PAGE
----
Gardner’s Recommended Readings

If you are interested in learning more about digital culture, Gardner recommends the following resources:

Teaching & Technology Expo

Teaching & Technology Expo
By Kim Mann, cross-posted from the Academic Technology blog.

Last Friday I was able to attend the Teaching & Technology Expo, an event put on as an extension of the W&M E-Learning Community.  The Expo featured faculty and staff experts to help answer your questions about various educational technologies — everything from iPad presentations to blogging to flipping the classroom.  The Expo was well attended and there was hardly a quiet moment at any of the tables.

When I wasn’t walking around on the floor, I was helping out over at the blogs table.  I got to talk to folks from all parts of the College — the professional schools, VIMS, and arts & sciences. It was nice to see such a mix of people from all over the College, and that reinforced to me the importance of developing a sense of community within W&M about academic technology. Being able to talk to others who use these technologies was a great opportunity!

Not only was it fun to talk to the attendees who came by with questions and comments for the blogs table, but the volunteers staffing the tables had a lot to say. A few of things that I learned about that I’m interested to explore more in my own teaching:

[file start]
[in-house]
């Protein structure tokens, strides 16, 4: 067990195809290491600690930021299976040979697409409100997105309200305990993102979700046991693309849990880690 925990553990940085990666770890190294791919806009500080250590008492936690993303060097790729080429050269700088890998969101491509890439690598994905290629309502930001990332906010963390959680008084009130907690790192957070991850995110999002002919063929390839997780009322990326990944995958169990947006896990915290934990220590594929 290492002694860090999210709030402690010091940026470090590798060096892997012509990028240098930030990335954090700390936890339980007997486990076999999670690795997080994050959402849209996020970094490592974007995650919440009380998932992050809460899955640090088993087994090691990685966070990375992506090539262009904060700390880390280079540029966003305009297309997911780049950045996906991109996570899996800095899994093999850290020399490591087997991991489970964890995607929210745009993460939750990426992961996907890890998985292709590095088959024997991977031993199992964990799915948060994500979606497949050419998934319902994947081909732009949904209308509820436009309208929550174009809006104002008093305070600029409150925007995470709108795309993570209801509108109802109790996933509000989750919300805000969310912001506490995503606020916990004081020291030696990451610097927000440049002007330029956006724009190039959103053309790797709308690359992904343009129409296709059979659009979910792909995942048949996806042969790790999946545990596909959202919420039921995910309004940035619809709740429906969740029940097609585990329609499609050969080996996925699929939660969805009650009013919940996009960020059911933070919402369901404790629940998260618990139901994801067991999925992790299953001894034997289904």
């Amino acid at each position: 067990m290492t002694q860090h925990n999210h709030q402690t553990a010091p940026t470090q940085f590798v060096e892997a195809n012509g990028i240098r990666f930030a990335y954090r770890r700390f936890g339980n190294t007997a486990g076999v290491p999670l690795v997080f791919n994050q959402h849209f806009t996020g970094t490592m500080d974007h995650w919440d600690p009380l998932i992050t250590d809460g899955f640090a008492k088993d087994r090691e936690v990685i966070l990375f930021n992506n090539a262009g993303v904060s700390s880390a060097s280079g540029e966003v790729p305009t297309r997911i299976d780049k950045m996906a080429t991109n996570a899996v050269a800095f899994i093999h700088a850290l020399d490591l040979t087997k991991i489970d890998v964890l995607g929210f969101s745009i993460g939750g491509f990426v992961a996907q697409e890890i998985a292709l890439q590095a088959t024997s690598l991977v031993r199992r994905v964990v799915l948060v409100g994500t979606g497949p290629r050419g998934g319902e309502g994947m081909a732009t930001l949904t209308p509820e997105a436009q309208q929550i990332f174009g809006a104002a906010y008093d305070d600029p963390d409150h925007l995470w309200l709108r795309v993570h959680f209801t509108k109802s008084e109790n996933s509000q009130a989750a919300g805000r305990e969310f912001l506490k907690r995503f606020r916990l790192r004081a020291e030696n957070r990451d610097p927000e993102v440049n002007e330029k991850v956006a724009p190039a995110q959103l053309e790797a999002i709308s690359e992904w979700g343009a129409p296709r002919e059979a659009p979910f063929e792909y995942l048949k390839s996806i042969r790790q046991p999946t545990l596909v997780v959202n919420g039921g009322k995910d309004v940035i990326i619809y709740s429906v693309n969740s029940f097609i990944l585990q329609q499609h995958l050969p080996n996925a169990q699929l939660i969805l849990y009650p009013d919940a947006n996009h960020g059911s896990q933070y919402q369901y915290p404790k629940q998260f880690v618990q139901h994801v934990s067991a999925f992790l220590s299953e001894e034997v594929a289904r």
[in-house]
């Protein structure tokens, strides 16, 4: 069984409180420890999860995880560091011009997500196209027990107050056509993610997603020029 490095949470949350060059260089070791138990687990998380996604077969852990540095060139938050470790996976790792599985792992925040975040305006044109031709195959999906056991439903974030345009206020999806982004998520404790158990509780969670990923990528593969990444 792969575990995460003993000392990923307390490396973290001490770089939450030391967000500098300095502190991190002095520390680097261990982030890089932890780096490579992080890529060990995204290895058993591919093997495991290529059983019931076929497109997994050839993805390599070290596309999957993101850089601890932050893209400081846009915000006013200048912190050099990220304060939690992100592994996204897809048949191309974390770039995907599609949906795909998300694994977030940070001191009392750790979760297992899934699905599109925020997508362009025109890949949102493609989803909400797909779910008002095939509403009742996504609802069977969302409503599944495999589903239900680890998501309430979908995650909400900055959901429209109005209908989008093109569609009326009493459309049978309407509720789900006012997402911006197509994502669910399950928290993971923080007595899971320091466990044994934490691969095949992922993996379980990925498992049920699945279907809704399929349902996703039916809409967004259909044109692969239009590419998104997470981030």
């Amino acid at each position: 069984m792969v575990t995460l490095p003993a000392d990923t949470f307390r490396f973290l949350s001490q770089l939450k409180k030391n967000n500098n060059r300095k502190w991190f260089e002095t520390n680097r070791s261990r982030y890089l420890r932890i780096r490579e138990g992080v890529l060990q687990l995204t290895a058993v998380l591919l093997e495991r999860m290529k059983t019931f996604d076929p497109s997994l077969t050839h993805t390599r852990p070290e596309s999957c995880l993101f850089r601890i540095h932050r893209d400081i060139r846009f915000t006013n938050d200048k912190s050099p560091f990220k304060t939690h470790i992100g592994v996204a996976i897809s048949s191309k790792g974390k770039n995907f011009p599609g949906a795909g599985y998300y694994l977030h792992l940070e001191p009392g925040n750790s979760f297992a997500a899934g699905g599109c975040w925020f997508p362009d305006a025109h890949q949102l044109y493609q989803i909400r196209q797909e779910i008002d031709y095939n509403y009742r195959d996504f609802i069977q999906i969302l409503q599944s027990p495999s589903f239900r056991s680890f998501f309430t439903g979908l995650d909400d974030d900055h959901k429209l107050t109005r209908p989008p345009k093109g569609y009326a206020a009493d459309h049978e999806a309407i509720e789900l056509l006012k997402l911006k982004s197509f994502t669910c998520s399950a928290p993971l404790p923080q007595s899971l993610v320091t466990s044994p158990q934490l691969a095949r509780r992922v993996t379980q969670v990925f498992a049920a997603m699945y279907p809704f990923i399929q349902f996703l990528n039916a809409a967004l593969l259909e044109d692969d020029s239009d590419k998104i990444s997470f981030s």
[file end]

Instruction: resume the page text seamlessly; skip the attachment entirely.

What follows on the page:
• Blackboard In-line Grading: There’s a new Blackboard tool that allows you to mark up documents from inside Blackboard.  Being able to comment on student papers without having to download them first, save them as PDFs and then upload them back to Blackboard will save me a lot of hassle when doing paperless grading!
  • iPad Recordings: I’d seen some of these mentioned at one of the previous e-learning community meetings, and they still look like interesting classroom tools. Doceri is an app that turns your iPad screen into a virtual whiteboard.  You can use it to record a screencast, or, I’m guessing that if you hooked up your iPad to a classroom projector, you could write “live” during class for students. I like the idea of being able to face students while writing on the board, rather than turning your back on them, as well as the ability to mark up images.  I tend to teach using images a lot, and being able to interact with them by marking on them would be great!